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First attempt at coffee roasting

After seeing @Mick post about roasting coffee at home, I decided to give it a try. I ordered a three pound bad of Nicaraguan green coffee beans and started to read up on coffee roasting on the cheap. I decided the best way to begin was to use the gas grill so I wouldn't get in trouble with my wife (the coffee smokes while roasting). I used a cast iron skillet and heated the grill to 450, and kept it between 400 and 450 even with opening the top to stir the beans. It seemed to go fairly well, but not perfect. However, I learned a lot from the first experience.

First, I found I was over zealous with the amount of beans I tried to roast. It made it impossible to roast the beans evenly. Next time I will only put enough in to cover the bottom of the skillet.

Second, I needed to have a baking sheet or similar item to dump the beans when done. I had to run back in the house to grab one, allowing the beans to cook more.

Third, there's got to be a better way to get rid of the chaff. I used a colander and tossed the beans until the chaff was gone. This worked, but every now and then a couple beans wouldn't land in the colander.

I have to wait until tomorrow before I will truly know if this has been successful. If it is, I will likely start roasting on a regular basis. If the flavor is significantly better than freshly ground whole beans, I may invest in a home roaster in the future.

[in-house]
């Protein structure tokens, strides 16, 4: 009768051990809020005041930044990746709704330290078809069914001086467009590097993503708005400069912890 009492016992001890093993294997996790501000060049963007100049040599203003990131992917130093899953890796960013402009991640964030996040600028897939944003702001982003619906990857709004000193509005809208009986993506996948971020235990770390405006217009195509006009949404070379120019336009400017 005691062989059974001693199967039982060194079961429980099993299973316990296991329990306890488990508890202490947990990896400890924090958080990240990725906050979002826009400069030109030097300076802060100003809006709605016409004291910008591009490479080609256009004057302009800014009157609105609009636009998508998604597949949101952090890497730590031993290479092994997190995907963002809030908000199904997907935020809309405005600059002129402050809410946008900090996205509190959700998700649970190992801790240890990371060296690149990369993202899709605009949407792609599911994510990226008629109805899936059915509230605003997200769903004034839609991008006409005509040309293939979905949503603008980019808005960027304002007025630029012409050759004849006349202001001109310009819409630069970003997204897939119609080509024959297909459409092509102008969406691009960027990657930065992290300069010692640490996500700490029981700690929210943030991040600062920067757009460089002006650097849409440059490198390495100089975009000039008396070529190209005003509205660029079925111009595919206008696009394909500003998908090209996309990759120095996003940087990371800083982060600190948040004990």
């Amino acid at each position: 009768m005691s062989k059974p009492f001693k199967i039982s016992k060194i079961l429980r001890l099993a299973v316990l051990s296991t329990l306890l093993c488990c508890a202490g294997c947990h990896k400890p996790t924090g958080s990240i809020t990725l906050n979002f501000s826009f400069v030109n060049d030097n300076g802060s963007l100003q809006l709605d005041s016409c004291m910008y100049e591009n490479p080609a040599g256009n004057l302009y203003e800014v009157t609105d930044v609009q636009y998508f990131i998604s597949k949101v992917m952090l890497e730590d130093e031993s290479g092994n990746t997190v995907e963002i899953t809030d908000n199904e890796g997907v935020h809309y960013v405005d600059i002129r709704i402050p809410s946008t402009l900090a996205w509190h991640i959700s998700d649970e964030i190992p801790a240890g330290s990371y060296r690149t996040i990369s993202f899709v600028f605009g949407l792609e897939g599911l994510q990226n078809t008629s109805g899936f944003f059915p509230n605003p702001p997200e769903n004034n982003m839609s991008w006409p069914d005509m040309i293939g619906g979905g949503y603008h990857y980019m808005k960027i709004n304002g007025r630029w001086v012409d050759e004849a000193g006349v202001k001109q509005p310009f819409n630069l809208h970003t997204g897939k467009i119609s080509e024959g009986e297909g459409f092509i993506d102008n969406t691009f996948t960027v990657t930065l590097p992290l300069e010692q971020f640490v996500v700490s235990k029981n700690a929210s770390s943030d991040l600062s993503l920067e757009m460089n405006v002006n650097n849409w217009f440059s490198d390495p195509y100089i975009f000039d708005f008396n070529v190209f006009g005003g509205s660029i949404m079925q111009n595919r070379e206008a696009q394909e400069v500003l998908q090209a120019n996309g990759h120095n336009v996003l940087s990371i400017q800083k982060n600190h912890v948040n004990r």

If anyone has any tips, I would love to hear them.


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Brompton

Contributor
Aside from stir constantly, I have no other tips. Those beans look good. I'm guessing they will taste amazing. Where did you get the beans?
 

ajkel64

Moderator
Looks good to me for the first attempt. As mentioned before the proof is in the tasting. I have never roasted beans before so I can't add much more other than well done.
 
I use a Whirly Pop popcorn maker on the stove top. With the hood fan on, it isn't too bad. I go outside to shake off the chaff. I haven't found a better way for it yet. Maybe a salad spinner?

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Nice to see that you are experimenting with home roasting. Looks like a decent and hopefully drinkable start.

As for cooling and getting rid of the chaff I would use a metal colander positioned over a box fan. So that the fan can quickly cool down the beans as it blows away the chaff.

You are probably aware of this but if you want to get more serious and roast larger amounts you could buy metal/wire drum specifically intended to roast coffee over your gas grill. Where the drum is rotated by the hand or by an electric powered rotisserie.
 
I found that I had much more control with a heat gun. About 12 oz of green beans in a medium cast skillet. Probably a 12-14 minutes cycle to second crack.